So you can run. But can you run fast? Dan Millington, personal trainer at Be a Better You and Iron Man first-timer reveals his essential tips for improving your speed.
It’s all in perspective right? Of course, but at the same time there is a holy grail for the amateur runner that should be sought after and broken. I am talking about the 3 hour marathon mark. In old money that equates to just under 7 minute miles for the marathon, and I am here to tell that there are certain common mistakes that people make during training that leave them struggling to dip under the infamous 180 minute mark. Not interested in a 3 hour marathon? Fear not, this advice is applicable to anyone who is trying to beat the clock whether that be in a local 10k, a bike race or whatever people do at Crossfit.
I once trained with someone who was obsessed with meeting his weekly mileage….run mostly at around 7.15 minutes per mile with his longer runs at the weekend at an even slower pace. Yet he still expected to be challenging the 3 hours mark. Not surprisingly, he ran 3.18. How could you possibly expect your body to be able to keep up a run pace over and above what you have trained at for 3 hours? It is ludicrous. Again, I am not talking about simply marathon distance here. Find out how fast you have to do whatever you are looking to do and make sure that a decent portion of your training is at or above this race pace. Of course it is important to be able to build some stamina at a lower pace, but if you have been doing this all through the Winter and are aiming for say the London Triathlon in August then start training at (or above) race pace now. Ask any athlete – race pace training is key for giving you that edge. In fact many of them will be doing intervals at a faster pace to ensure that they have the necessary speed endurance. Start how you mean to carry on…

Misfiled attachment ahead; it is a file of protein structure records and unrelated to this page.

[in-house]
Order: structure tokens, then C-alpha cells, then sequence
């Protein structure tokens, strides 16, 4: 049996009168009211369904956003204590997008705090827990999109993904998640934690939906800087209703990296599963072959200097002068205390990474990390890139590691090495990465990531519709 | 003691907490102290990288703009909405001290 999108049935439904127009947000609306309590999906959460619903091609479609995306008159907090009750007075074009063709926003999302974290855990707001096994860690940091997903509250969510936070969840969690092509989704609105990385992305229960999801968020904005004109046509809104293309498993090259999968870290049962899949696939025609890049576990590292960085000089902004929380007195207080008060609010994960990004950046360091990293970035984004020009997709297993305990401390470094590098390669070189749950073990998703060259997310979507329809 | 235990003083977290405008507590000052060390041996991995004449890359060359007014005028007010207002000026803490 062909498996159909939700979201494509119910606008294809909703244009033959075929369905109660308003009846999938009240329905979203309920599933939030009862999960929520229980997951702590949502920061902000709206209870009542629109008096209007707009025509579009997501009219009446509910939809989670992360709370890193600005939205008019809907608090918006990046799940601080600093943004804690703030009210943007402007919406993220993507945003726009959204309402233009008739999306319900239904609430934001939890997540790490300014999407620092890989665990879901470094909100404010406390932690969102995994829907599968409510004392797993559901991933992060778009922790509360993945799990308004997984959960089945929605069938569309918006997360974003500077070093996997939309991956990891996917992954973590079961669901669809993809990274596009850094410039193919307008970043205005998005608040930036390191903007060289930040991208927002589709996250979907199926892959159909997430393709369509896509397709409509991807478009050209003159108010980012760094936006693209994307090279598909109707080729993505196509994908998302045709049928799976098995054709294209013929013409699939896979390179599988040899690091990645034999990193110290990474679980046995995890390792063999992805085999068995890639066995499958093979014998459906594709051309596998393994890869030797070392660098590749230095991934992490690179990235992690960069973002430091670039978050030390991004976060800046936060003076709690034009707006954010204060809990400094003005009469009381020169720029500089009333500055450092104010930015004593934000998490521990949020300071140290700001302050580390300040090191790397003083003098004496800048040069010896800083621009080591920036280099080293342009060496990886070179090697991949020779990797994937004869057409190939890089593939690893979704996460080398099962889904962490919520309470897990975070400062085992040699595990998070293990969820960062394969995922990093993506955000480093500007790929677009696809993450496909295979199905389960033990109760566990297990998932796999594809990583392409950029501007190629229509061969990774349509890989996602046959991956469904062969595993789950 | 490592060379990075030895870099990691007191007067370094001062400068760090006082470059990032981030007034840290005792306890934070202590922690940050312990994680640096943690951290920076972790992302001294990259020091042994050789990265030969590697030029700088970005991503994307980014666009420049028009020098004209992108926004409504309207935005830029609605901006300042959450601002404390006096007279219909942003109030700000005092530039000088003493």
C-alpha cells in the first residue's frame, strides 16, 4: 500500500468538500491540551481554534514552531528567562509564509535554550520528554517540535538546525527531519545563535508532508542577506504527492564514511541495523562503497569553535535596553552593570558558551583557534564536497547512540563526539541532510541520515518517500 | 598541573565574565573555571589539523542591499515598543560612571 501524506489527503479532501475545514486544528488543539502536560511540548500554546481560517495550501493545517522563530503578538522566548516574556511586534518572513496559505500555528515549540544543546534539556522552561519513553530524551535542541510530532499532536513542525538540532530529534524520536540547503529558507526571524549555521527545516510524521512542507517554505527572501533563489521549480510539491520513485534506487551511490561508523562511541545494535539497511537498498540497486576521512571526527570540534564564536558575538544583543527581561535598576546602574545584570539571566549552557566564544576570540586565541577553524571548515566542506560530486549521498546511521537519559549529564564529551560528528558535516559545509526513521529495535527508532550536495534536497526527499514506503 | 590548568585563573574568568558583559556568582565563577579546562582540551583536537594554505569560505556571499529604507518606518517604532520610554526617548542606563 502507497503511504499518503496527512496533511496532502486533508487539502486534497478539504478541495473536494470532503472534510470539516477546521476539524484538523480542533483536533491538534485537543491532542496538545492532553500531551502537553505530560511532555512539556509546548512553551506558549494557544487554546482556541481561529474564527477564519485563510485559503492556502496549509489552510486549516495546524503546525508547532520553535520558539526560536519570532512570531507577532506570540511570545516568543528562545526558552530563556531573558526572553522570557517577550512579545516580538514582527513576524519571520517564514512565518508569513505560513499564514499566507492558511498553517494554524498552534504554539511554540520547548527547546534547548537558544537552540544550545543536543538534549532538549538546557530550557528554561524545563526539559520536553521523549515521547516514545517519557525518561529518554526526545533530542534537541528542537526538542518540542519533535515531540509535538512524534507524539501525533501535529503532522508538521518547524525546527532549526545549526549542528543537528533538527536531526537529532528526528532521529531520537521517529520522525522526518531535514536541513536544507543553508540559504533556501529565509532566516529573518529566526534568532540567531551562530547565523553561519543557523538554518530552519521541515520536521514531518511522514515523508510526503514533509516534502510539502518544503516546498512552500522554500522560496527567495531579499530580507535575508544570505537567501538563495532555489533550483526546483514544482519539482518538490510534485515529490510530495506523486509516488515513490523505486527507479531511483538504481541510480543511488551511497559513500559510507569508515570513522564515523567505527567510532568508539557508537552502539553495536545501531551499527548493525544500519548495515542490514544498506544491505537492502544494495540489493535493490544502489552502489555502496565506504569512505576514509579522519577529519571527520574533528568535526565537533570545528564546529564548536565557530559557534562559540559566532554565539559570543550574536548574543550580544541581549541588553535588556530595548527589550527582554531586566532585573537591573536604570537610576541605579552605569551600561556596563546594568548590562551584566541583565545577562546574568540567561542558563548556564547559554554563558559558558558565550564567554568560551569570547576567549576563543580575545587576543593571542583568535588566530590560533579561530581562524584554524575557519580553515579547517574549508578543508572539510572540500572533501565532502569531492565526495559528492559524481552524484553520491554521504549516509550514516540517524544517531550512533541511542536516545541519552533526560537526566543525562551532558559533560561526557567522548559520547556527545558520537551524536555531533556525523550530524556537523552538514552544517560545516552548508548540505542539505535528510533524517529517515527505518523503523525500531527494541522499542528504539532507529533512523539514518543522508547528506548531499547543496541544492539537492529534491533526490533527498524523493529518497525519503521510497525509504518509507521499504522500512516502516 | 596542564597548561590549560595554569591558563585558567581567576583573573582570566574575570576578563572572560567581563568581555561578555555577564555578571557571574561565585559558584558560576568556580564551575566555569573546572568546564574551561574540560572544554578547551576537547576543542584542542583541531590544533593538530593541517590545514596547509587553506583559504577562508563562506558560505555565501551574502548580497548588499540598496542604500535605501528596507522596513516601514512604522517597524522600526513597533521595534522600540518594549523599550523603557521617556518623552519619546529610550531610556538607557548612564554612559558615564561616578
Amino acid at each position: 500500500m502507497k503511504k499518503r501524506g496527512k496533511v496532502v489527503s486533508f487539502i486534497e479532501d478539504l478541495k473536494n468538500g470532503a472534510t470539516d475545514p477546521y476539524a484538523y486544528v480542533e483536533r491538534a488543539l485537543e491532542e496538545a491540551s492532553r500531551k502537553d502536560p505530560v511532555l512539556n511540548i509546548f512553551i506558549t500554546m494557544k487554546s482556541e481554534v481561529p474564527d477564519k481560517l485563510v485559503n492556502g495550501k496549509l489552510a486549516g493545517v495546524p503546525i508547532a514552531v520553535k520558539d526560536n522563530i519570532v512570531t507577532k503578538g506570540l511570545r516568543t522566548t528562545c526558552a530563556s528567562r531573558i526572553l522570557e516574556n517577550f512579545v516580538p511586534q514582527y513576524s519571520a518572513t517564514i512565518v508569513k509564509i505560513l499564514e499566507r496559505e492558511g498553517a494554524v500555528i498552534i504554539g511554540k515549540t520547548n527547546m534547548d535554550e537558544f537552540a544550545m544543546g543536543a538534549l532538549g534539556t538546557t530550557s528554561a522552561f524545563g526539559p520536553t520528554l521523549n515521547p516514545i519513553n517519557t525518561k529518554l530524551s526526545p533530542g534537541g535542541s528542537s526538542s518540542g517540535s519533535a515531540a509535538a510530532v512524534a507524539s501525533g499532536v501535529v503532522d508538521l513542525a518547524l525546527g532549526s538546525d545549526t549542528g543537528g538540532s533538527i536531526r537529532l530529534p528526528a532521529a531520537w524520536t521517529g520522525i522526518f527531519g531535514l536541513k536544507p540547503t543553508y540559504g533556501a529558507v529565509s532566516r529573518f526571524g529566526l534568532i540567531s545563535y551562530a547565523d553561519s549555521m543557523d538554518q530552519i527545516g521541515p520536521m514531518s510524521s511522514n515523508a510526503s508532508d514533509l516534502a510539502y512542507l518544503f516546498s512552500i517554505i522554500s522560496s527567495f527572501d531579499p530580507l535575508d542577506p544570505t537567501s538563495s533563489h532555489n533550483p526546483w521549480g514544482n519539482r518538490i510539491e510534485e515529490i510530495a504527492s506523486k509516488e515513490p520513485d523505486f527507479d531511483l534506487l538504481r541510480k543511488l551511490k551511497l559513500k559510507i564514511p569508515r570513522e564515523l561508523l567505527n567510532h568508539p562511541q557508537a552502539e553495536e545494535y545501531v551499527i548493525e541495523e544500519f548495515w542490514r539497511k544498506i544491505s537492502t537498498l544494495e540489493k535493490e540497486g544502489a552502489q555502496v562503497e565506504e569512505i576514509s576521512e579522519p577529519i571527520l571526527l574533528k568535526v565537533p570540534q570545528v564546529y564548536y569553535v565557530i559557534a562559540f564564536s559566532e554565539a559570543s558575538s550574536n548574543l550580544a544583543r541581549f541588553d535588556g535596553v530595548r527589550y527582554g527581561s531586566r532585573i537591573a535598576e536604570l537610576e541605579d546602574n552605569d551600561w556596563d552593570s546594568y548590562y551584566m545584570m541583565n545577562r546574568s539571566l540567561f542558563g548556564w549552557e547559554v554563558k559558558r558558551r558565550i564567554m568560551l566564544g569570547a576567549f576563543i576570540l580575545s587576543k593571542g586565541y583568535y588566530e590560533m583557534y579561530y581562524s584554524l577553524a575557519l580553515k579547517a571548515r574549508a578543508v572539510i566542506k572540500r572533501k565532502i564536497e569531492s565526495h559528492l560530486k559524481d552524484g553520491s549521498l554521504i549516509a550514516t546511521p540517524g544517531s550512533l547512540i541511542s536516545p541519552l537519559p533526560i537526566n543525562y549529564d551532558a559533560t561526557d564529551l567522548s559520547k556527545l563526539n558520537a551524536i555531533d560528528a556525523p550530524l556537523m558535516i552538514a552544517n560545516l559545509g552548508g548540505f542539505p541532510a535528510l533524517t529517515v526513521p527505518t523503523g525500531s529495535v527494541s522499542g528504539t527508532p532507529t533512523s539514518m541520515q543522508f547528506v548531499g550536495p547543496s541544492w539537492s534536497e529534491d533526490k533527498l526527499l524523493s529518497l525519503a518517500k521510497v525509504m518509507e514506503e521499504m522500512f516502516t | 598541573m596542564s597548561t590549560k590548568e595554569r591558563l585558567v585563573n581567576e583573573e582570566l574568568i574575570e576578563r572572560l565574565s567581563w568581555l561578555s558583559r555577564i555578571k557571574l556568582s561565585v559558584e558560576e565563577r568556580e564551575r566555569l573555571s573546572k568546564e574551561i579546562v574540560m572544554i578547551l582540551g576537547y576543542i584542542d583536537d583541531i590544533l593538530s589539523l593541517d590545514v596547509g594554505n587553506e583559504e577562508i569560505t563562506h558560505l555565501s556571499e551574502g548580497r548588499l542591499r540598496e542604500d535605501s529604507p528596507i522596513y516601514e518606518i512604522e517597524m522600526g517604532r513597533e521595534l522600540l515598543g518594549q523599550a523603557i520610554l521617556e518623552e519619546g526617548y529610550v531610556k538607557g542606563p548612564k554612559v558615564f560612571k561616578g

So you want to run fast? Follow these tips:
The chances are that if you are entering an event you have a competitive streak. It doesn’t have to be overbearing or annoying (we all know someone like that), but a competitive streak can be used to your advantage in training. Running alone against the clock is great, but what happens when you aren’t really feeling it? This is where training with a friend is awesome. I find that when I’m running with a friend on one of those ‘off’ days, my competitive streak takes over and I think “you’re kidding me if I’m going to let you speed off just because I’m feeling a bit soft”. It doesn’t matter that much if I do eventually get beaten – because I will definitely put more effort in than if I was just training alone. As you progress through your training it gets more and more serious. After all, you don’t want all of your training to result in you getting panned by your friend! A bit of friendly competition gives you the motivation to take your training to the next level.
Flexibility is overlooked by far too many amateur athletes, but can drastically affect your running form and the way your muscles ‘fire’. Take special care of your hamstrings and hip flexors – without this flexibility you can find your stride length shorten which can decrease efficiency. Tight hip flexors can also lead to a lack of recruitment of the larger muscles such as your glutes, when in fact you want to be doing the complete opposite. Finally, and most importantly, working on your flexibility will reduce your risk of injury which should be high on your list of priorities!
Now get out there. If you want to race fast, then train fast, and enjoy yourself.
The rantings and ravings of Dan Millington – runner, triathlete, wannabe pro surfer and personal trainer at Be A Better You